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// Ways to make a hawrdware-specific color variable
hwColor myColor0 = RED; // Using a pre-defined constant or another color
hwColor myColor1 = 0x01; // Specifying the single-byte value (if applicable)
hwColor myColor2 = {0x00, 0x00, ... , 0x00 }; Specifying the value of each byte in a structure (if applicable)
hwColor myColor3 = converterFunctionRGB( redVal, greenVal, blueVal); // Using a function that returns the desired
color based in inputs

// Making your color into a HyperDisplay color pointer
color_t myHDColor = (color_t)&myColorN; // The '&' takes the location of your color in memory, and (color_t) casts
that loc00ation to a HD color type

 

Simple Drawing Usage

In the simplest case, to draw something you'll need to know where to draw it and what color to use. You can draw individual pixels, x or y lines, point-to-point lines, rectangles, circles, and even polygons! You can also fill the entire window with a certain color in one fell swoop.

The coordinates are zero-indexed so that the first pixel is number 0 (in x or y directions) and the last pixel on the screen in N-1 when you have N pixels in a given direction. The variable type for coordinates is 'hd_extent_t' which is specified to be a float so any number you pass in should work.

Here are the basic functions that you can use:

  • pixel( x0, y0, color )
    • Sets the pixel at ( x0, y0 ) to the color that exists at color
  • xline( x0, y0, length, color )
    • Draws a line from ( x0, y0 ) to ( x0 + (length - 1), y0 ) with color
  • yline( x0, y0, length, color )
    • Draws a line from ( x0, y0 ) to ( x0, y0 + (length - 1) ) with color
  • line( x0, y0, x1, y1, width, color )
    • Daws a line from ( x0, y0 ) to ( x1, y1 ) with color and width
  • rectangle( x0, y0, x1, y1, filled, color )
    • Draws a rectangle with corners at ( x0, y0 ), ( x0, y1 ), ( x1, y0 ), and ( x1, y1 ) that can be optionally filled in (when 'true') with color
  • circle( x0, y0, radius, filled, color )
    • Draws a circle centered at ( x0, y0 ) with radius that can be optionally filled with color
  • polygon( x, y, numSides, width, color )
    • Connects numSides points with numSides lines in a closed shape with width and color. x and y should be arrays of floats that represent your coordinates
  • fillWindow( color )
    • Fills the entire current window with color

Thanks to automatic casting in C++, you will be able to put any numerical variable in the x or y parameters, except for in the 'polygon' function, in which case they will need to be of the type hd_extent_t.

These functions also support default values - for example the color never has to be specified. If left out, HyperDisplay will use the 'current' color for the window which can be changed by using:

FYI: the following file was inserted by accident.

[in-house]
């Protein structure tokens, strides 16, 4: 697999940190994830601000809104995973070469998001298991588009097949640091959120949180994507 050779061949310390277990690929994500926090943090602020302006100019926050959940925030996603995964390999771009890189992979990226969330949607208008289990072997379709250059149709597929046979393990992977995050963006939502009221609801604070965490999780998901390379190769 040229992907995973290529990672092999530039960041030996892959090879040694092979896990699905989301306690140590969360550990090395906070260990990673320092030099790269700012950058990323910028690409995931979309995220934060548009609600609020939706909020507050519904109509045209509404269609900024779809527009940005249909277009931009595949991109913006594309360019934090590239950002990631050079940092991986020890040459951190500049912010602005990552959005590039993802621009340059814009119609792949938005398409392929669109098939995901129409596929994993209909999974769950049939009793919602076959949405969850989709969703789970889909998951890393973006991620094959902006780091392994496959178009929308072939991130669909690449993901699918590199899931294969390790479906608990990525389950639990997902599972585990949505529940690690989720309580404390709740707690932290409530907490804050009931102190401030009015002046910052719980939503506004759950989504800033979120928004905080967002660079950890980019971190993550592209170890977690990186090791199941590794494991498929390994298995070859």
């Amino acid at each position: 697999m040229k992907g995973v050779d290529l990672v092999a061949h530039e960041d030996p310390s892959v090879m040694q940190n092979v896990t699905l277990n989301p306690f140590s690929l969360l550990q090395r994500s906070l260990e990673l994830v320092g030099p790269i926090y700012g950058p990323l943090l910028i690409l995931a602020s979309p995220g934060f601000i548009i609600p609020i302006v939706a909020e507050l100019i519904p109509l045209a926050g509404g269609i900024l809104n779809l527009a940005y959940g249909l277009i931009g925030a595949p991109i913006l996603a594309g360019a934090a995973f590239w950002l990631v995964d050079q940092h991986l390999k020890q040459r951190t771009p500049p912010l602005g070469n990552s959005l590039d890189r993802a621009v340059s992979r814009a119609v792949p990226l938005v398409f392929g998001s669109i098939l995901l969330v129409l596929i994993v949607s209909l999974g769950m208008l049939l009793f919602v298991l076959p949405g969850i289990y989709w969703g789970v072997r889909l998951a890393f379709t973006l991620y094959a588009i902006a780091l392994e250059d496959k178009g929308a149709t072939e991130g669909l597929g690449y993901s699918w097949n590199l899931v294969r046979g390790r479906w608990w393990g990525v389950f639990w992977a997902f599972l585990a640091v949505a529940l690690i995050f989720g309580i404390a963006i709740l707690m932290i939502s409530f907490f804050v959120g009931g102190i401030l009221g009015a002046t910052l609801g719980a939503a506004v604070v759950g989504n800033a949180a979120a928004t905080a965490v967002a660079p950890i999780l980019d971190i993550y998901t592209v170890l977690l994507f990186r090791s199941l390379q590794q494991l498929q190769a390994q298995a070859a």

• setCurrentWindowColorSequence( color )

Additionally, the filled parameter will default to 'false' and the width parameter will default to '1.'

Basic Drawing Output from TFT Examples

Basic Drawing Output from TFT Examples

The function to set the current window color hints at a few of the more advanced features that will be discussed next, particularly why we say 'color sequence' instead of just 'color'. Check out the next section to find out!

Advanced Drawing Functions

The advanced HyperDisplay drawing functions are actually the same functions that you already know, but this time with less hand holding!

If you are following along with the 1.8" TFT library examples this material is covered in Example3_AdvancedHyperDisplay.

Color Cycles

In the previous section we only used a single color to draw our images. HD, however, supports repeating 'color cycles' in all drawing functions. This makes it easy to create repeating patterns without using a lot of memory. There are three things you need to specify when creating a color sequence.

  • A contiguous array - This is an array of your color type (as defined by the hardware being used) where the data parameter points to the first element.
  • colorCycleLength - The length of your cycle in the number of color type objects.
  • startColorOffset - The offset at which to start from the first object.

After the color cycle specification, it is possible to adjust the direction (and, in the case of the rectangle, the axis alignment) by using boolean arguments in every function except the single pixel. Below are the full declarations with variable types shown for the curious.

  • void pixel( hd_extent_t x0, hd_extent_t y0, color_t data = NULL, hd_colors_t colorCycleLength = 1, hd_colors_t startColorOffset = 0);